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Women Think Men Desire Skinny Models. They’re Wrong.

What this means for women who date men.

For decades, researchers and activists have criticized the fashion industry for promoting a narrow, unrealistic, and often unhealthy body ideal for women. In the 1980s, two researchers made a splash with a pair of studies suggesting that men do not want women to be as thin as women think men want them to be. Popular press articles interpreted this finding as evidence that men don’t find skinny fashion models attractive, preferring a curvier body instead.

Over thirty years later, these articles continue to be cited by popular media. For example, a 2014 article in Salon magazine citing this research asked, “Why don’t women know what men find attractive?” Newly published research from my lab, Northwestern University’s Body and Media Lab, updated the methods of these two studies to directly test the claim that women find the bodies of very thin fashion models attractive, but men find them too skinny. Results of this new research demonstrated that both men and women overestimated how attractive the other gender would find the bodies of fashion models.

The original studies on this topic used what’s called a figure rating scale: a set of simple line drawings showing silhouettes of women who varied from very thin to heavy.

 Used with permission of T. Sorensen.
Figure Rating Scale originally published in Stunkard, Sorenson, & Schlusinger, 1983
Source: Used with permission of T. Sorensen.

Women indicated which of the body shapes they preferred and which one they believed men would like most. Men selected the female body shape they found most attractive. The researchers found that men tended to prefer a heavier body than women believed men preferred, and a heavier body than women preferred for themselves. These results were frequently interpreted to mean that men do not really like the body shape typical of female fashion models, and that women who think they do are wrong. However, the drawings on the rating scale looked little like the bodies of women we see in media images. The new research used actual images of fashion models to examine men’s and women’s reactions to the body shape that tends to be promoted in fashion magazines and on runways.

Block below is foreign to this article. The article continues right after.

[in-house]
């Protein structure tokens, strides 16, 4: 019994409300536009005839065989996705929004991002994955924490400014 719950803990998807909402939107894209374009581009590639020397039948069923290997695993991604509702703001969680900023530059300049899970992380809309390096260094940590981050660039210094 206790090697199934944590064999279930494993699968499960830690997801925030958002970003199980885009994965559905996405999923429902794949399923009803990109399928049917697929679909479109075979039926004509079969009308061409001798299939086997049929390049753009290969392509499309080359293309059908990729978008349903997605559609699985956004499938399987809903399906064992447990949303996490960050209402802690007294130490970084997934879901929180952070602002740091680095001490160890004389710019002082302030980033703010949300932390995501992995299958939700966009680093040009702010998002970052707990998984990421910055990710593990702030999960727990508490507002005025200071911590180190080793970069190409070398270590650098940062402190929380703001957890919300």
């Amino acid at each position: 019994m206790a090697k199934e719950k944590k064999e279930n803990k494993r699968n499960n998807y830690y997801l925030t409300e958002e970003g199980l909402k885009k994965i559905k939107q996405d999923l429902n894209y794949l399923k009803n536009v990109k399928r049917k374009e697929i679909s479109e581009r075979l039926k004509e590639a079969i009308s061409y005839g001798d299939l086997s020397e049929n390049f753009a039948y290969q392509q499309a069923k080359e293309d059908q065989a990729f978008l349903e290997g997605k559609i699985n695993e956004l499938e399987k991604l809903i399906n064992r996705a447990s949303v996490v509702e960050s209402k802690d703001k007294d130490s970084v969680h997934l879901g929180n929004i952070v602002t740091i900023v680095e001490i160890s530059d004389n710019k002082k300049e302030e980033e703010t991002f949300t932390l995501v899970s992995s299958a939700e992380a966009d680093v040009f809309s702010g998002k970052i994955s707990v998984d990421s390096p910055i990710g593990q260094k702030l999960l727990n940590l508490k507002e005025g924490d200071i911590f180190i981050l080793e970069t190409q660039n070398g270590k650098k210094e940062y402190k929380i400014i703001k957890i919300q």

Lisa Fotios/Pexels
Source: Lisa Fotios/Pexels

Across two studies of over one thousand men and women, research participants rated a series of thirteen images taken from popular women’s fashion magazines. All images showed at least three-quarters of the model’s body and the model’s body shape was always clearly visible. The researchers blocked out the models’ faces so that reactions would be based on body shape alone. Participants rated how attractive they thought each model’s body was and how thin they thought she was (on a scale ranging from “way too thin” to “way too fat”). They also rated how attractive and thin they believed the other gender would find each model’s body. In other words, in addition to rating each model themselves, men guessed how women would rate the models and women guessed how men would rate the models.

Results of both studies pointed to the same conclusion: Women greatly overestimated how ideal men would find the bodies of the female fashion models. However, men’s guesses about how women would feel about the fashion models’ bodies were also inaccurate. Basically, men seemed to think that women believe fashion models have the ideal body shape and women assumed that men feel the same way. In reality, both men and women tended to report that the models were too thin.

Though this research suggests that men prefer a heavier female body type than typically represented in fashion magazines, it’s important to remember that not all women care about what type of body men find attractive. Nonetheless, the body image of many women who are romantically interested in men is likely influenced by perceptions about what type of body men desire. It’s possible that such women may reject unattainable female body ideals on one level, but still feel held to these unrealistic body standards because they imagine that is what men prefer. The positive message from this research is that both men and women seem to endorse more realistic body ideals than fashion magazines promote. The fashion industry should take note. It’s long past time to include a greater representation of body types and sizes on runways and in the pages of fashion magazines.

Facebook image: Hrecheniuk Oleksii/Shutterstock

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